The young woman at the heart of the Gary Cain child rape trial was 12 when it all started.
On Tuesday, she told the jury about her life skills classes and years of participating in the Special Olympics.
She also said that Cain, 43, of Unionville, was a family friend, but she didn’t like the way he acted around her. She said it was “something he would do with his eyes.”
Cain was arrested in February after an investigation into allegations of sexual contact with the woman over a four-year period that ended when she was 16. He was charged with 150 counts of various child rape-related charges.
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She told prosecutors that after Cain’s house burned down in December 2012, he, his then-girlfriend, the girlfriend’s mother and his two daughters came to live at her house for a time. She went on to detail several encounters with Cain in the house and in both the Unionville and Bellefonte areas.
An alleged incident near a popular fishing spot eventually prompted a witness to contact the police, testimony revealed, though the woman reportedly denied the activity at that time.
In cross-examination, Cain’s attorney, Wayne Bradburn, drew connections between this case and an ongoing case involving William J. Beck. According to Bradburn, Beck, of Bellefonte, has ties to both the families involved in the trial and implied that the accusations against Cain may have been planted by those seeking to help Beck.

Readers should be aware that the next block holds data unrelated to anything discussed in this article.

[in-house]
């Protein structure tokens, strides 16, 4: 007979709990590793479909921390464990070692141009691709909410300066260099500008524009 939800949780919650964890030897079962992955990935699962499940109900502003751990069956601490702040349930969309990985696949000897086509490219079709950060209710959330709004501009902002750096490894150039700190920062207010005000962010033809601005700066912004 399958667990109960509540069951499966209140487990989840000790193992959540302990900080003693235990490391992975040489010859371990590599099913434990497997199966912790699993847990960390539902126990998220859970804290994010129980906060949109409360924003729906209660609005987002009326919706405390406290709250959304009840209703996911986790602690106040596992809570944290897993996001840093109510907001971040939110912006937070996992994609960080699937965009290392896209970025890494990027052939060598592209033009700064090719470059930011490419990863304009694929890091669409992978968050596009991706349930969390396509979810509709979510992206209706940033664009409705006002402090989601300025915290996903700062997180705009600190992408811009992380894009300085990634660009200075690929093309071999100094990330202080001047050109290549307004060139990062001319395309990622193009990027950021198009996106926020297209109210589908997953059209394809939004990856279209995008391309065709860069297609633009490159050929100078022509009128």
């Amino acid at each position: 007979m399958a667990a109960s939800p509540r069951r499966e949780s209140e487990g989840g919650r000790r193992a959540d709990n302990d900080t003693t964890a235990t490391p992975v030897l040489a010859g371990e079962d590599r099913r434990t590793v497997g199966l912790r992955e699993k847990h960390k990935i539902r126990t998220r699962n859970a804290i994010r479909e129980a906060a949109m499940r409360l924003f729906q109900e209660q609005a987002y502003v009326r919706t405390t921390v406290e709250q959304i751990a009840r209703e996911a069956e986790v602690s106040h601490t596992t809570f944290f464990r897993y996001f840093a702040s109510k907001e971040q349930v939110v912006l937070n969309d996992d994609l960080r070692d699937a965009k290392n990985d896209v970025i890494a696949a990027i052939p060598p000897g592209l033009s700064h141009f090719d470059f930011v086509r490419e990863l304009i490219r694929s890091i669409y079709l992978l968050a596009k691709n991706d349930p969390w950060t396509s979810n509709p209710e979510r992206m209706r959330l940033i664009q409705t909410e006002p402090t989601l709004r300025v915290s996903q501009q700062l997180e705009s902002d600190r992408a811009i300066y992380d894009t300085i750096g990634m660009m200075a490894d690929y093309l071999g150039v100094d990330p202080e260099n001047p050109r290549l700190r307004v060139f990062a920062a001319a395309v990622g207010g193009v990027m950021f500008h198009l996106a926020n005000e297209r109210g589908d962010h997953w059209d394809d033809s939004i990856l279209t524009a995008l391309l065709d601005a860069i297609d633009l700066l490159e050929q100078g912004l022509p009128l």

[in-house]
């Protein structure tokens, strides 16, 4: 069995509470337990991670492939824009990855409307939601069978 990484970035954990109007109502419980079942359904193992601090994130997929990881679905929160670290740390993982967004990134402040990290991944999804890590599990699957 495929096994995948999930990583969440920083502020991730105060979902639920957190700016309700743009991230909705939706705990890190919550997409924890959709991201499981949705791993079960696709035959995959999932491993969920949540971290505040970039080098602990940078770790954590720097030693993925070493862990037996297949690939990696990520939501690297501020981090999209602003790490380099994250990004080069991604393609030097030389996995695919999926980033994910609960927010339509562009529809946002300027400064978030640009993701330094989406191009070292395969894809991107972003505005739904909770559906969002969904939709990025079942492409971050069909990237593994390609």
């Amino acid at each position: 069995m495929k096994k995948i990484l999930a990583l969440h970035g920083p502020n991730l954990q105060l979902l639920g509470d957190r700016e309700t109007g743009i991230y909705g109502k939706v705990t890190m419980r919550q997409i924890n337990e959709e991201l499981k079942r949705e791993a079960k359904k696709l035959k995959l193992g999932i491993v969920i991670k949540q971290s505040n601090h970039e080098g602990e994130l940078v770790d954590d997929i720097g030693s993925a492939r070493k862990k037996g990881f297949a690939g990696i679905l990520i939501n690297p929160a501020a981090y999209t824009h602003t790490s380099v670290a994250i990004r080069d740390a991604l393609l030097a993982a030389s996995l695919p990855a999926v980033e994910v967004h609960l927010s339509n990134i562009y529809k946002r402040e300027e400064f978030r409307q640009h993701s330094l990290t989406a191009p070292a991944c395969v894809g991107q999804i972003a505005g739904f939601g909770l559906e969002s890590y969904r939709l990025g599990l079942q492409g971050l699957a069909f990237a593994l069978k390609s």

Beck was arrested in June 2016 on more than 300 counts related to indecent assault and sexual abuse of children.
Testimony conflicted throughout the day, as witnesses for the prosecution claimed Cain had lived with the family after his house burned but before building a new house, while witnesses for the defense claimed Cain had never stayed there.
State police investigators further testified that no physical or medical evidence had been collected, corroborating the woman’s claims, but also said the lack of such evidence is not unusual in cases like this.
Cain himself took the stand near the end of the day and denied all allegations, again reiterating that he had never stayed at the family home. He further claimed that some of the allegations were “impossible,” saying that they were supposed to have happened at his new home when it wasn’t even finished being built.
The trial continues Wednesday.